Korea: Korean won depreciates
September 17, 2015
In September, the Korean won (KRW) continued to weaken against the U.S. dollar, prolonging the depreciating trend that has been in place since May. On 7 September, the currency traded at KRW 1,204 per USD, which was the weakest value since May 2010. The reading was 3.1% weaker than the level observed on the same day of the previous month and 17.5% weaker than the level in the same month last year.
The depreciation of the won largely reflects increasing demand for U.S. dollars resulting from a looming interest rate hike by the U.S. Federal Reserve, the devaluation of the yuan and turmoil in emerging markets. Moreover, on the domestic front, record-low interest rates triggered some capital flight as investors seek higher-yielding assets. Concerns over weakness in Korea’s exports add to pressures on the currency. Nevertheless, in the days after 7 September, the won appreciated slightly and reached 1,176 KRW per USD on 17 September on expectations that the Fed might delay its potential interest rate hike, which it did end up doing.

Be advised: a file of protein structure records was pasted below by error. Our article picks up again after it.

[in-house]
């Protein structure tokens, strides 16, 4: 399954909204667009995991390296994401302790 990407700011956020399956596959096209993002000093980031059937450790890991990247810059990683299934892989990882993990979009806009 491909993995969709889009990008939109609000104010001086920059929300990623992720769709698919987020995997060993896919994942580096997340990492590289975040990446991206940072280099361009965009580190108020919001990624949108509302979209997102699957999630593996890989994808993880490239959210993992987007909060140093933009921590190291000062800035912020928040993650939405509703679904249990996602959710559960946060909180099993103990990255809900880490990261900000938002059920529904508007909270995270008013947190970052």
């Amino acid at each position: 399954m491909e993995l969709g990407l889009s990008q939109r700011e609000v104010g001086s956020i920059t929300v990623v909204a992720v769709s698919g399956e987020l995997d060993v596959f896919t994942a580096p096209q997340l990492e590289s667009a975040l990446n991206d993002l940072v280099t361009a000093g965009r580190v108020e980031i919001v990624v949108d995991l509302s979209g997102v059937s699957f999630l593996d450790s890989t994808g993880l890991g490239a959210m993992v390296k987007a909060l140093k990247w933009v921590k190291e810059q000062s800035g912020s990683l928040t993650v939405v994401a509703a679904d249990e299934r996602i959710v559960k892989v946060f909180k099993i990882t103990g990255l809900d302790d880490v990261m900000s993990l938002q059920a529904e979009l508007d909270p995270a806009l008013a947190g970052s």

Tieying Ma, Economist at DBS, commented that:
“There is little reason to worry about capital flight, disorderly currency depreciation and the resultant liquidity strains. Unlike 1997 and 2008, the country's external asset position is strong enough to cover present external debt. The current account balance has also swung from deficit to surplus. Capital outflows now mainly come from outward investment by domestic financial institutions, the pace and the size of which are moderate and tolerable. Fundamentals remain sound, which should underpin the strength of the KRW in the medium- to long-term.”
Author: Carl Kelly, Economist